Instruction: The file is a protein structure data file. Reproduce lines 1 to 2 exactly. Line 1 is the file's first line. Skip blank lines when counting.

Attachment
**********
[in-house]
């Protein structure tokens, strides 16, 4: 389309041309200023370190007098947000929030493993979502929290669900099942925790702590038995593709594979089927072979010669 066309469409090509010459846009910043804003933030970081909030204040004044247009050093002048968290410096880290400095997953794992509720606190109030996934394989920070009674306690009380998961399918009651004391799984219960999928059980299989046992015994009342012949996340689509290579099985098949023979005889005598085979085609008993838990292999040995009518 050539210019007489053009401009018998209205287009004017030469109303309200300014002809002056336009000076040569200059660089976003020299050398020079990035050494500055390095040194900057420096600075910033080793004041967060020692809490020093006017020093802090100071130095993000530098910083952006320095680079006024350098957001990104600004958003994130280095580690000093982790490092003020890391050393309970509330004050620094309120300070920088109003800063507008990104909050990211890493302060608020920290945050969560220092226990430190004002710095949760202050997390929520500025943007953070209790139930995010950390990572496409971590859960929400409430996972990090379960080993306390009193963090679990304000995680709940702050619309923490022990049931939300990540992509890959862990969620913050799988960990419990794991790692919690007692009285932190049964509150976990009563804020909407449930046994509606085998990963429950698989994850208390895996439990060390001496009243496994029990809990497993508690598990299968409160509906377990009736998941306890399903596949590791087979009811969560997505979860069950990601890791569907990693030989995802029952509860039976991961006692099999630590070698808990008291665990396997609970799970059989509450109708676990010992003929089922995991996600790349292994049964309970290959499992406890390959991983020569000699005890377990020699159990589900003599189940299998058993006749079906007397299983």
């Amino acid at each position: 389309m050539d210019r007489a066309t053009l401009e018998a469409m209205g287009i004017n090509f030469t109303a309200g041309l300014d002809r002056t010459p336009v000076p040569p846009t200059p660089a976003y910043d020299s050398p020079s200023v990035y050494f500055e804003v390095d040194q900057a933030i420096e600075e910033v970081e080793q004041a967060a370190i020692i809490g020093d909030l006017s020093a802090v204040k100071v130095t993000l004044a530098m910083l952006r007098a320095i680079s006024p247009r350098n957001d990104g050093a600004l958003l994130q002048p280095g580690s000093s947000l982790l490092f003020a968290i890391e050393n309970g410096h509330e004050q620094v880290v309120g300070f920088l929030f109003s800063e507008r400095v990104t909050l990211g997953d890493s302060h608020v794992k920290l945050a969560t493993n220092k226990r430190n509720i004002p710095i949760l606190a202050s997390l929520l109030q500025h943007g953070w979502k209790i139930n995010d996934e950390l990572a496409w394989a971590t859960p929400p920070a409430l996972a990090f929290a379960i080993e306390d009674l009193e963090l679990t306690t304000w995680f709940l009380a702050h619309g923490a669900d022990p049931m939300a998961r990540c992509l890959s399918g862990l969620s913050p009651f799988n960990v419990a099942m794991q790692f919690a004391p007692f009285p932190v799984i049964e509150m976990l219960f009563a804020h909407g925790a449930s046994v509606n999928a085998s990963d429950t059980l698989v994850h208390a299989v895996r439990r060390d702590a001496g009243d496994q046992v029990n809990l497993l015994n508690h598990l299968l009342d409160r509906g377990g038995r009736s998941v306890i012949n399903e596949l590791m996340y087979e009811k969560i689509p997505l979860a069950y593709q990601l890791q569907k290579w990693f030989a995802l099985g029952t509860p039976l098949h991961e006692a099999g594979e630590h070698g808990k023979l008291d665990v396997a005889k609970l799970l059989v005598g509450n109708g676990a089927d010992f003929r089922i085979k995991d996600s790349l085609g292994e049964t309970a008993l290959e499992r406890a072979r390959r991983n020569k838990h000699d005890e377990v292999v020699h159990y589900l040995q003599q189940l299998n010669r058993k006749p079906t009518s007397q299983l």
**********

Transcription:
[in-house]
């Protein structure tokens, strides 16, 4: 389309041309200023370190007098947000929030493993979502929290669900099942925790702590038995593709594979089927072979010669 066309469409090509010459846009910043804003933030970081909030204040004044247009050093002048968290410096880290400095997953794992509720606190109030996934394989920070009674306690009380998961399918009651004391799984219960999928059980299989046992015994009342012949996340689509290579099985098949023979005889005598085979085609008993838990292999040995009518 050539210019007489053009401009018998209205287009004017030469109303309200300014002809002056336009000076040569200059660089976003020299050398020079990035050494500055390095040194900057420096600075910033080793004041967060020692809490020093006017020093802090100071130095993000530098910083952006320095680079006024350098957001990104600004958003994130280095580690000093982790490092003020890391050393309970509330004050620094309120300070920088109003800063507008990104909050990211890493302060608020920290945050969560220092226990430190004002710095949760202050997390929520500025943007953070209790139930995010950390990572496409971590859960929400409430996972990090379960080993306390009193963090679990304000995680709940702050619309923490022990049931939300990540992509890959862990969620913050799988960990419990794991790692919690007692009285932190049964509150976990009563804020909407449930046994509606085998990963429950698989994850208390895996439990060390001496009243496994029990809990497993508690598990299968409160509906377990009736998941306890399903596949590791087979009811969560997505979860069950990601890791569907990693030989995802029952509860039976991961006692099999630590070698808990008291665990396997609970799970059989509450109708676990010992003929089922995991996600790349292994049964309970290959499992406890390959991983020569000699005890377990020699159990589900003599189940299998058993006749079906007397299983």